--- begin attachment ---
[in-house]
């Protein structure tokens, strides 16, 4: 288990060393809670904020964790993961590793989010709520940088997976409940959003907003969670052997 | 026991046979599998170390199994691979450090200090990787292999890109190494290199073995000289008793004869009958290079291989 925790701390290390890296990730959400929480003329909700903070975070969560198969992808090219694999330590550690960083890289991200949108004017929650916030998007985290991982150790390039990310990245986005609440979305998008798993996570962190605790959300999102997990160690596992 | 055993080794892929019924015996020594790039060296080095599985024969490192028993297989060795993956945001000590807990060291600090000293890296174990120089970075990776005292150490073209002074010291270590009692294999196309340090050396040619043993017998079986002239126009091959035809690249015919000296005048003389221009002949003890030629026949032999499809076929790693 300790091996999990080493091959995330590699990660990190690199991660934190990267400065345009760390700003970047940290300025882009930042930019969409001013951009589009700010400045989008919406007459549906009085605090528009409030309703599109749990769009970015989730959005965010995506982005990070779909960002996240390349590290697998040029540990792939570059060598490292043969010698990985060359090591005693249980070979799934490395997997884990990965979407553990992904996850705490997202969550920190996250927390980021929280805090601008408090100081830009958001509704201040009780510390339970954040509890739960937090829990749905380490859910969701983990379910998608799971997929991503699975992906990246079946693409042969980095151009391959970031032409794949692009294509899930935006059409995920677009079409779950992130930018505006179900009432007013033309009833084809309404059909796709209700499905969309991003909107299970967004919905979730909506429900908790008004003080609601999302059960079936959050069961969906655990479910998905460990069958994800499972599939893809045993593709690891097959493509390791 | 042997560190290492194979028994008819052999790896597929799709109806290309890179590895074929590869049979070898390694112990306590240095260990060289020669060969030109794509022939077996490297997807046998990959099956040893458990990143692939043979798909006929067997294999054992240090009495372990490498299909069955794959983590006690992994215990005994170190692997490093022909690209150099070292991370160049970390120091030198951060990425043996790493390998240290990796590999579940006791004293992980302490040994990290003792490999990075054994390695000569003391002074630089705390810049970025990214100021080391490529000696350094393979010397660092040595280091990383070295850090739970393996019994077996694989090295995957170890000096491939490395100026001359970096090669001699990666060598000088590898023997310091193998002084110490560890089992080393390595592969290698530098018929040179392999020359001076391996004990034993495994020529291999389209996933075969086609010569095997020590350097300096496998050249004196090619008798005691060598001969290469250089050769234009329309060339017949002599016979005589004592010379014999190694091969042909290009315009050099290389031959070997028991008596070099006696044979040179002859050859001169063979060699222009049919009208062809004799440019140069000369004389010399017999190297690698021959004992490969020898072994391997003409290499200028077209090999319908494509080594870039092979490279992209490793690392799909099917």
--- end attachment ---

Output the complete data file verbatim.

[in-house]
């Protein structure tokens, strides 16, 4: 288990060393809670904020964790993961590793989010709520940088997976409940959003907003969670052997 | 026991046979599998170390199994691979450090200090990787292999890109190494290199073995000289008793004869009958290079291989 925790701390290390890296990730959400929480003329909700903070975070969560198969992808090219694999330590550690960083890289991200949108004017929650916030998007985290991982150790390039990310990245986005609440979305998008798993996570962190605790959300999102997990160690596992 | 055993080794892929019924015996020594790039060296080095599985024969490192028993297989060795993956945001000590807990060291600090000293890296174990120089970075990776005292150490073209002074010291270590009692294999196309340090050396040619043993017998079986002239126009091959035809690249015919000296005048003389221009002949003890030629026949032999499809076929790693 300790091996999990080493091959995330590699990660990190690199991660934190990267400065345009760390700003970047940290300025882009930042930019969409001013951009589009700010400045989008919406007459549906009085605090528009409030309703599109749990769009970015989730959005965010995506982005990070779909960002996240390349590290697998040029540990792939570059060598490292043969010698990985060359090591005693249980070979799934490395997997884990990965979407553990992904996850705490997202969550920190996250927390980021929280805090601008408090100081830009958001509704201040009780510390339970954040509890739960937090829990749905380490859910969701983990379910998608799971997929991503699975992906990246079946693409042969980095151009391959970031032409794949692009294509899930935006059409995920677009079409779950992130930018505006179900009432007013033309009833084809309404059909796709209700499905969309991003909107299970967004919905979730909506429900908790008004003080609601999302059960079936959050069961969906655990479910998905460990069958994800499972599939893809045993593709690891097959493509390791 | 042997560190290492194979028994008819052999790896597929799709109806290309890179590895074929590869049979070898390694112990306590240095260990060289020669060969030109794509022939077996490297997807046998990959099956040893458990990143692939043979798909006929067997294999054992240090009495372990490498299909069955794959983590006690992994215990005994170190692997490093022909690209150099070292991370160049970390120091030198951060990425043996790493390998240290990796590999579940006791004293992980302490040994990290003792490999990075054994390695000569003391002074630089705390810049970025990214100021080391490529000696350094393979010397660092040595280091990383070295850090739970393996019994077996694989090295995957170890000096491939490395100026001359970096090669001699990666060598000088590898023997310091193998002084110490560890089992080393390595592969290698530098018929040179392999020359001076391996004990034993495994020529291999389209996933075969086609010569095997020590350097300096496998050249004196090619008798005691060598001969290469250089050769234009329309060339017949002599016979005589004592010379014999190694091969042909290009315009050099290389031959070997028991008596070099006696044979040179002859050859001169063979060699222009049919009208062809004799440019140069000369004389010399017999190297690698021959004992490969020898072994391997003409290499200028077209090999319908494509080594870039092979490279992209490793690392799909099917």